The news from Porter Ranch, California was either funny, sad, or both — depending on your point of view. Apparently a female shopper pepper-sprayed fellow shoppers waiting for the local Wal-Mart to open at 10 PM on Thanksgiving Day 2011. The scene erupted in screams and chaos. At least twenty people complained of burning eyes and skin.
At another Wal-Mart — this one in Buckeye, Alabama — violent pushing and shoving in the video game section, and suspicion of shoplifting, resulted in a grandfather being tasered and bloodied by police.
On Black Friday last year in Buffalo, New York, a man was trampled by crowds surging into a Target store opening at 4 AM. The same day, in Madison, Wisconsin, a woman was arrested at a Toys ‘R’ Us store after she cut in line and threatened to shoot other shoppers who complained.
Back in 2008, in Valley Stream, New York, around 2,000 Wal-Mart shoppers waited all night for the store to open at 5:00 a.m. When it did, the crowd broke down the door and trampled a 34-year-old employee to death, refusing to stop when other employees tried to help the fallen employee. Shoppers complained that they had been waiting in the cold all night and weren’t going to wait any longer. Even after police showed up, shoppers kept pouring in, shoving officers aside. More injuries resulted, including a pregnant woman who was taken to a local hospital.
A similar stampede occured at a Wal-Mart near Columbus, Ohio in 2006, when shoppers rushing through the doors at the Black Friday opening pinned employees against stacks of merchandise. The same year, nine shoppers in a California mall were injured, including a senior citizen who had to be hospitalized when crowds rushed to grab gift certificates being dropped from the ceiling.
Are these isolated cases of consumerism gone horribly wrong? Well, as far as I’m concerned, consumerism itself has gone horribly wrong in this country.
Okay, I’ll admit it: I like a good consumer item as much as the next person; but deep down, I’m embarrassed to live in a country where people act this stupid over video games and gift certificates.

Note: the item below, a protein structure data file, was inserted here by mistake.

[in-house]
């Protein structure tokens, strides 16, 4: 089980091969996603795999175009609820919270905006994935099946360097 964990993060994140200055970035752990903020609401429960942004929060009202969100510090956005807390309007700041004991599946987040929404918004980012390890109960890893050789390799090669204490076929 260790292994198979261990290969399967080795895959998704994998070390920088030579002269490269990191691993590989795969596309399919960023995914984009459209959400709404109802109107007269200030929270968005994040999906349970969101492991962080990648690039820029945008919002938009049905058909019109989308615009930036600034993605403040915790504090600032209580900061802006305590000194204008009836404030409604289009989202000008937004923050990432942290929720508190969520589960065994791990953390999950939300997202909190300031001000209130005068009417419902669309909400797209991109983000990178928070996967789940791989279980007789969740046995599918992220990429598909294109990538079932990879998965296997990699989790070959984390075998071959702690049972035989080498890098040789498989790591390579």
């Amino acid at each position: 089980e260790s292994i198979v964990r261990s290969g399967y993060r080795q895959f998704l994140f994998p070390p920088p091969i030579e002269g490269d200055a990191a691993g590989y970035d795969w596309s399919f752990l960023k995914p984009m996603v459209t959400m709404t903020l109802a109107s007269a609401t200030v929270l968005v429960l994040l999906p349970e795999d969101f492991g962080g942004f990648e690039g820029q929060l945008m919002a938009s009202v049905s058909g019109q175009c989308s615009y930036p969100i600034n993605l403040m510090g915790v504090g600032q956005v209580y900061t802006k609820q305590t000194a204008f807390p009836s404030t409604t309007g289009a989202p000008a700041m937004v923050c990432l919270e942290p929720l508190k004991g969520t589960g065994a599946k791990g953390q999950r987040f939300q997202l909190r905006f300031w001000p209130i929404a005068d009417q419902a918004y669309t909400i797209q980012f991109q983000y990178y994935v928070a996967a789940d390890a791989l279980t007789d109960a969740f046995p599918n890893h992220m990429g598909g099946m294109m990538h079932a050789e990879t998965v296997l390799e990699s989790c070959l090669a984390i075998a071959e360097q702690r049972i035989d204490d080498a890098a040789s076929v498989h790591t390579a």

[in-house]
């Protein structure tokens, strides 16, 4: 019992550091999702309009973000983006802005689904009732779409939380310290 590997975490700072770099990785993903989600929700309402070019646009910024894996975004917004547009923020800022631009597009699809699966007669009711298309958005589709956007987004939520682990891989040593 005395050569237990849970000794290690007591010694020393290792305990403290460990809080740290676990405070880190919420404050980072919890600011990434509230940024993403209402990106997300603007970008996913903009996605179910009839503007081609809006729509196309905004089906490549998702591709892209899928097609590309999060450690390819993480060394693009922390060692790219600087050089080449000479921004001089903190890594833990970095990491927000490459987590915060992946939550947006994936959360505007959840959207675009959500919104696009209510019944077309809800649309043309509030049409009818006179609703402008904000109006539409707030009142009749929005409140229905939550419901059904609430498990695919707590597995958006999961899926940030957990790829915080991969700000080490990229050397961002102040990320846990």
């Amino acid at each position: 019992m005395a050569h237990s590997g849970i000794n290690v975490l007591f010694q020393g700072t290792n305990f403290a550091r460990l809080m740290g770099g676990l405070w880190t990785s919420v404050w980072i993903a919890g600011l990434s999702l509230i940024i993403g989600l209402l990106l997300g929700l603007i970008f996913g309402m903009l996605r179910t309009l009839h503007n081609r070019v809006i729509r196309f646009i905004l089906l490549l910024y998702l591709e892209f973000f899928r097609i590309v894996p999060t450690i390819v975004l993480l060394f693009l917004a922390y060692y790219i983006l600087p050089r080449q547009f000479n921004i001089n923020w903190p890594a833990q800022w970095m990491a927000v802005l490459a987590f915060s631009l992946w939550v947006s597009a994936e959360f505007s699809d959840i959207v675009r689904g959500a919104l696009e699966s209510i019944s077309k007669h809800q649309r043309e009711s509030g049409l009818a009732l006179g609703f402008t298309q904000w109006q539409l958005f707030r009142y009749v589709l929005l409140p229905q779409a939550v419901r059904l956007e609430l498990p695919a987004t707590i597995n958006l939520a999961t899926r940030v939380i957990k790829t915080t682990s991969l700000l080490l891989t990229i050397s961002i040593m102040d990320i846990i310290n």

A poem by William Wordsworth comes to mind:
“The world is too much with us late and soon.
Getting and spending, we lay waste our powers:
Little we see in Nature that is ours;
We have given our hearts away, a sordid boon!”
Consumerism is bad for us. That is the message of a new book by James A. Roberts entitled “Shiny Objects: Why we spend money we don’t have in search of happiness we can’t buy.” Roberts presents evidence that obsessive focus on buying stuff — requiring many hours of stressful work — comes at the expense of well-being, self-acceptance, personal relationships, community involvement, and physical health.
I would further argue that out-of-balance consumerism damages not only individual lives, but the national economy and the environment as well.
In the USA, consumption has outpaced production for decades. We buy a lot, and produce little. As U.S. families teeter on bankruptcy, our local, state and national governments teeter on insolvency. Of course, this is reflected in our trade deficits with countries like China, where thrift is still a virtue. We try to push the Chinese towards more of a consumer-oriented economy, while they (with their thriving production-oriented economy) lend us trillions of dollars.
I think it’s fair to say that, at least in economic terms, China has been kicking our asses for decades. They produce; we consume. They are getting rich; we are going bankrupt.
However we have one thing in common with the Chinese: both of our nations top the list of countries doing the most damage to the world’s ecosystem, consuming vastly disproportionate shares of world resources such as fuels, minerals and lumber, and producing vastly disproportionate shares of carbon dioxide and other pollutants.
Consumerism: bad for people, bad for countries, bad for the world’s ecosystem.
This Black Friday, I stayed home. I know, I’m a bad consumer. So sue me.